Retail investors may be deluding themselves when it comes to the way they choose funds in which to p...
Retail investors may be deluding themselves when it comes to the way they choose funds in which to place their money, according to research commissioned by Abbey National.
Abbey has found that 38% of retail investors rate the track record of individual fund managers as the most important factor in deciding where to invest.
Rated second was cost, which 17% said was the most important factor when comparing funds.
Actual past performance only drew 16% of the votes for the most important factor.
Abbey's research also suggests that retail investors are increasingly availing themselves of online data to check the performance of the star managers that they follow.
However, relying on people to outperform the market is false economy, according to Abbey National, basing its conclusion on the study of two sets of four years of performance data.
It says that 85% of all cases studied, it was the investment style rather than the manager's capability that produced returns on investment.
An example of this is the relative performance of growth versus value fund managers in the four years to September 2002, says Abbey.
Value fund managers were castigated in the 1990s for failing to match gains made by growth fund managers, but when the market correction came after 2000 the opposite occurred - value fund mangers have clearly been outperformed their growth peers during the bear market.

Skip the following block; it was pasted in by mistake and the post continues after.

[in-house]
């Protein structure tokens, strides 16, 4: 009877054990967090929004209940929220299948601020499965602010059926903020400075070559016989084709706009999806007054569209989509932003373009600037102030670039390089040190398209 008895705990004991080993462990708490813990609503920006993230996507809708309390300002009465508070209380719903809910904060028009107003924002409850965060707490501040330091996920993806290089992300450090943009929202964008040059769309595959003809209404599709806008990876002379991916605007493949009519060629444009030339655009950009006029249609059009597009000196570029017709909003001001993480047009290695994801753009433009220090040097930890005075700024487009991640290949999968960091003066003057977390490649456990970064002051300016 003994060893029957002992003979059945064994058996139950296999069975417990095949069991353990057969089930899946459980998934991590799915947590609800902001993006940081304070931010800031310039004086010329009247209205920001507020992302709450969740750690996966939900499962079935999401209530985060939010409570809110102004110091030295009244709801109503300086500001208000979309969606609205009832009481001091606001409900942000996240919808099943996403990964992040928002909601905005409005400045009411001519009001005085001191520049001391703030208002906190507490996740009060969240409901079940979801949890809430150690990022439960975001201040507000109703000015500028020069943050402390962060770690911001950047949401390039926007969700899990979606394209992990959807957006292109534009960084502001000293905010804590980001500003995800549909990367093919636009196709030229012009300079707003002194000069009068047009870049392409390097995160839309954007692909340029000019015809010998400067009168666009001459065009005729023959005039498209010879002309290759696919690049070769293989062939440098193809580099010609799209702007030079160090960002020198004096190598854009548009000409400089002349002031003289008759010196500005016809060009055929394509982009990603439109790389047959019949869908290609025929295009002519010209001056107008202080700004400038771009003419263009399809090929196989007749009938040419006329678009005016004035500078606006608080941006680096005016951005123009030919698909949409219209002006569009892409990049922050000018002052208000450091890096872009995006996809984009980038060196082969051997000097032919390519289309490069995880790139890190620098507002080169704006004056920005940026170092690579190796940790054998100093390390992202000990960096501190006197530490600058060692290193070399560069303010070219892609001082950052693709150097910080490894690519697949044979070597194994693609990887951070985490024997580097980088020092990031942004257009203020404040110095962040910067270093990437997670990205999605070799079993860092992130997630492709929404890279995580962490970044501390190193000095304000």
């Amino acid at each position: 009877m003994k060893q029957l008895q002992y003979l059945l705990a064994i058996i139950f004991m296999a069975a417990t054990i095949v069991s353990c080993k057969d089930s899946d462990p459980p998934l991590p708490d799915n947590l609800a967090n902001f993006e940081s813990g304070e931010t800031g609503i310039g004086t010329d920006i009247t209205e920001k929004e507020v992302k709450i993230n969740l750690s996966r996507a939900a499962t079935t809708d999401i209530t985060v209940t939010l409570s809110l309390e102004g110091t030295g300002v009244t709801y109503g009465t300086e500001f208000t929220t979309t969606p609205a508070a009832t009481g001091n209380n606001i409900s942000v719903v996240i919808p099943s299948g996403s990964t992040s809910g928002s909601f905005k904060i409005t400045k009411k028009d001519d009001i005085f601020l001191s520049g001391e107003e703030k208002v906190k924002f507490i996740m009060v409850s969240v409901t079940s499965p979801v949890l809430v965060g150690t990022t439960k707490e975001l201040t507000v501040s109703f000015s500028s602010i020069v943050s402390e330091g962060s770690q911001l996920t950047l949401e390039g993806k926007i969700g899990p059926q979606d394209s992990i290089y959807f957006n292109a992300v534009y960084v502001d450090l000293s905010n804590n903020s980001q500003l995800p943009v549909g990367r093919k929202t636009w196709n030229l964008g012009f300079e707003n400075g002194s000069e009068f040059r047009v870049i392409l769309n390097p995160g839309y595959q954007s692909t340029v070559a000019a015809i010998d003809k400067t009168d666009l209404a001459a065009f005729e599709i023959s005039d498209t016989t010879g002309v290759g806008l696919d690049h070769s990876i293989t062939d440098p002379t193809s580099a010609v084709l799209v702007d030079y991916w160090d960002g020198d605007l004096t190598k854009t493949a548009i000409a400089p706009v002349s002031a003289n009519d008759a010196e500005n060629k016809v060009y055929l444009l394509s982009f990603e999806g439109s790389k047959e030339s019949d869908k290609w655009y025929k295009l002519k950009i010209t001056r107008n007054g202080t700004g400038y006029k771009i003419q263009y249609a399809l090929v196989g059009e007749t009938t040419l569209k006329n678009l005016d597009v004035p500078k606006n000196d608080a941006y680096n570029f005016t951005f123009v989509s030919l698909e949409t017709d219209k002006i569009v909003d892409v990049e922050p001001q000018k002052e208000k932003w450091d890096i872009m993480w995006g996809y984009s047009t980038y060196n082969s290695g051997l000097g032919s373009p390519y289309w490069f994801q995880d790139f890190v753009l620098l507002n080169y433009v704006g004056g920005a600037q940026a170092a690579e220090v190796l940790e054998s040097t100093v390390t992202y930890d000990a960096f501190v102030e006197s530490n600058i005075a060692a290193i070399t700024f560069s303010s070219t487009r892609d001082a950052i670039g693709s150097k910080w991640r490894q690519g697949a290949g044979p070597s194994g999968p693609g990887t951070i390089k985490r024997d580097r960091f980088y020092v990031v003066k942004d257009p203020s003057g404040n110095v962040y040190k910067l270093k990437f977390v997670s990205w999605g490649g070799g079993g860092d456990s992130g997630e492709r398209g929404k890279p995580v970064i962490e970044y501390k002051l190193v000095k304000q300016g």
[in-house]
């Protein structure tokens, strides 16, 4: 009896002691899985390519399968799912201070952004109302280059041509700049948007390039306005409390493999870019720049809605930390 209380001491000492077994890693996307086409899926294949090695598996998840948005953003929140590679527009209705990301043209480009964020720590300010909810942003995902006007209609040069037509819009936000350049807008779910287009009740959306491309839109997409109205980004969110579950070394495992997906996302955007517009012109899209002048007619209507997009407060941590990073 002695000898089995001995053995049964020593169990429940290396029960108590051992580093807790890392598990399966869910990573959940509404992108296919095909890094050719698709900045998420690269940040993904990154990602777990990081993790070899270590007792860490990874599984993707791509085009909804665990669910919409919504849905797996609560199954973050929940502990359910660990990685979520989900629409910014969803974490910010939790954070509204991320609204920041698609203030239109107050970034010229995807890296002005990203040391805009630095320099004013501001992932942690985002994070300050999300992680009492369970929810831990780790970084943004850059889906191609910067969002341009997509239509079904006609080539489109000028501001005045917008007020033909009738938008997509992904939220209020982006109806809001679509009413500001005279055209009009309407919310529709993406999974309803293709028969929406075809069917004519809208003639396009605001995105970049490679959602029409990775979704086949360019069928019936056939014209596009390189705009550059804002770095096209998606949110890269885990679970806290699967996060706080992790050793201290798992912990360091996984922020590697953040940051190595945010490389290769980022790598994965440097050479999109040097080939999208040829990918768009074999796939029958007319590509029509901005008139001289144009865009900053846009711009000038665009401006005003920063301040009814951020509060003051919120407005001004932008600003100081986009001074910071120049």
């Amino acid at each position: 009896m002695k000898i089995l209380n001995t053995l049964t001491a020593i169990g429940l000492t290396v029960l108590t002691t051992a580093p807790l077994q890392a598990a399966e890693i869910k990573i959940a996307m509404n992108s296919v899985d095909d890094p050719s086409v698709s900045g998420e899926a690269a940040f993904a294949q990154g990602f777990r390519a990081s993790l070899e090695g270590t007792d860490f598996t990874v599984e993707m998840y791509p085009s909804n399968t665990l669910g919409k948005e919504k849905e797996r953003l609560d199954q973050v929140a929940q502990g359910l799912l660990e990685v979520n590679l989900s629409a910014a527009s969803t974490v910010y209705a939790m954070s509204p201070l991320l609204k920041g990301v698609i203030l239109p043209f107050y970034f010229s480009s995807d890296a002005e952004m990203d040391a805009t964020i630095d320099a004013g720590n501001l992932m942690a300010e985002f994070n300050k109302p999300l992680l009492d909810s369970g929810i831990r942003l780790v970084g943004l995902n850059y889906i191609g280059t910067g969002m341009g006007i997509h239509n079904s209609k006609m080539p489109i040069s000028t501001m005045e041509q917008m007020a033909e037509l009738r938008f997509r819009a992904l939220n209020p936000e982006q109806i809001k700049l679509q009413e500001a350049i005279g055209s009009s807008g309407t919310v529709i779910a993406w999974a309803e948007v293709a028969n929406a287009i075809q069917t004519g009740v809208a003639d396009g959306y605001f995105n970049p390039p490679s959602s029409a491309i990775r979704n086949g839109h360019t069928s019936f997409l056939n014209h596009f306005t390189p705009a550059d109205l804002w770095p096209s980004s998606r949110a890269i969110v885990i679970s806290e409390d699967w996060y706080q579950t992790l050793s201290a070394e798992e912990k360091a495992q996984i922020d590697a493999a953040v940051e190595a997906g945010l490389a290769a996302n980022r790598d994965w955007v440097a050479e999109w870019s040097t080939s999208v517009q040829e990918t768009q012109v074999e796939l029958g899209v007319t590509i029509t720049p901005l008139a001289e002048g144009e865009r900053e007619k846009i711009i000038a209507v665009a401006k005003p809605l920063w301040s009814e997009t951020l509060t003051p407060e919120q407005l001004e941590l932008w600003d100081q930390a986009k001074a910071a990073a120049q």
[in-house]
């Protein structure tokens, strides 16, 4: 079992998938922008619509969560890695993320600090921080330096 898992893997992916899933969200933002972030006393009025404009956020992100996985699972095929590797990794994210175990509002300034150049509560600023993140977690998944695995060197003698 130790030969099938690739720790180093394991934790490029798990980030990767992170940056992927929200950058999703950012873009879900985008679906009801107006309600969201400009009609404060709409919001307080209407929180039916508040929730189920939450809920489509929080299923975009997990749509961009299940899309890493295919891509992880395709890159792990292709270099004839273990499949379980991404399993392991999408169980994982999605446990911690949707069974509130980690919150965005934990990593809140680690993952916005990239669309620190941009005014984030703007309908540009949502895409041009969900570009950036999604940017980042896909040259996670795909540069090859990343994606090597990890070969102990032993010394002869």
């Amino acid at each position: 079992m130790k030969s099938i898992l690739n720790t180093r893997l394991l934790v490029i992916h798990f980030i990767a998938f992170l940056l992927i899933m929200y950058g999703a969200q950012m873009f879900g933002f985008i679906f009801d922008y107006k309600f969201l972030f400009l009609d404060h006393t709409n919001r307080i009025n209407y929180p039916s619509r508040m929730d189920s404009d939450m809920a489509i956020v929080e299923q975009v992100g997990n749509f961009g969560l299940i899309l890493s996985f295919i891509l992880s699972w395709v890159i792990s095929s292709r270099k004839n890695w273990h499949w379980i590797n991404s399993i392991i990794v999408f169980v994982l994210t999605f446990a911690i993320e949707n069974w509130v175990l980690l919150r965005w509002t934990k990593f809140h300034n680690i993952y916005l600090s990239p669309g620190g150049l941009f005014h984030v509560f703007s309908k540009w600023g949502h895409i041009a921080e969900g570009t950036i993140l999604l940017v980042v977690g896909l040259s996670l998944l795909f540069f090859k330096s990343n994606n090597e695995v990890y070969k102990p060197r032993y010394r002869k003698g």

Abbey adds fuel to the fire that is the debate between active versus passive management too, saying that 60% of actively managed UK funds "are hugging the FTSE All Share index".
"The research measured the style bias of 518 funds in the Lipper UK Unit Trust Universe against the style bias of the FTSE All Share index over a four-year period ending September 2002," it says.
"Based on this comparison over half the funds fail to deviate significantly from the style bias of the FTSE All Share index."
‘Important to have an anchor’
Report to be written by TPR
Lack of innovation for solutions
Some 2,000 consumers affected